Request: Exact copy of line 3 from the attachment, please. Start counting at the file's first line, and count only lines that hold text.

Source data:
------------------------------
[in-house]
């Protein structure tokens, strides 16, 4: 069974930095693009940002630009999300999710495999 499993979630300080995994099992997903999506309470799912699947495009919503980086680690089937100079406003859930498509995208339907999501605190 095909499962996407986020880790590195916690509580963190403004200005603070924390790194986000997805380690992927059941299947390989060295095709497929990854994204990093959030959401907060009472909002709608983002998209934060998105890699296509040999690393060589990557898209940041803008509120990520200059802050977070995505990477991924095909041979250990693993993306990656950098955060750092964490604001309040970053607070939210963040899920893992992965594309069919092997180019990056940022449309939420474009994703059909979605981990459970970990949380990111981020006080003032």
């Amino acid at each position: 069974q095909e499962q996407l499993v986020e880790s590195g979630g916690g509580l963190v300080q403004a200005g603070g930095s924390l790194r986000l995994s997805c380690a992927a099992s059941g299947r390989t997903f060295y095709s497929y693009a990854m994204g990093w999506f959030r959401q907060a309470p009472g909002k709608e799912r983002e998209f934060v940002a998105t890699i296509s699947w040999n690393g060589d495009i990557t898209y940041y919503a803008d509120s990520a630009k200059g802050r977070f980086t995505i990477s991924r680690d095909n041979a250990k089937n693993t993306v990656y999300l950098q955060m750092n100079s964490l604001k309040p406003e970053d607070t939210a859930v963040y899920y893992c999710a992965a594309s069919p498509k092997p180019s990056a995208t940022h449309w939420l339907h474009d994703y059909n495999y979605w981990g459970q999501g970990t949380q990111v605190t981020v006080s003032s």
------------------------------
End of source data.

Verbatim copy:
């Amino acid at each position: 069974q095909e499962q996407l499993v986020e880790s590195g979630g916690g509580l963190v300080q403004a200005g603070g930095s924390l790194r986000l995994s997805c380690a992927a099992s059941g299947r390989t997903f060295y095709s497929y693009a990854m994204g990093w999506f959030r959401q907060a309470p009472g909002k709608e799912r983002e998209f934060v940002a998105t890699i296509s699947w040999n690393g060589d495009i990557t898209y940041y919503a803008d509120s990520a630009k200059g802050r977070f980086t995505i990477s991924r680690d095909n041979a250990k089937n693993t993306v990656y999300l950098q955060m750092n100079s964490l604001k309040p406003e970053d607070t939210a859930v963040y899920y893992c999710a992965a594309s069919p498509k092997p180019s990056a995208t940022h449309w939420l339907h474009d994703y059909n495999y979605w981990g459970q999501g970990t949380q990111v605190t981020v006080s003032s």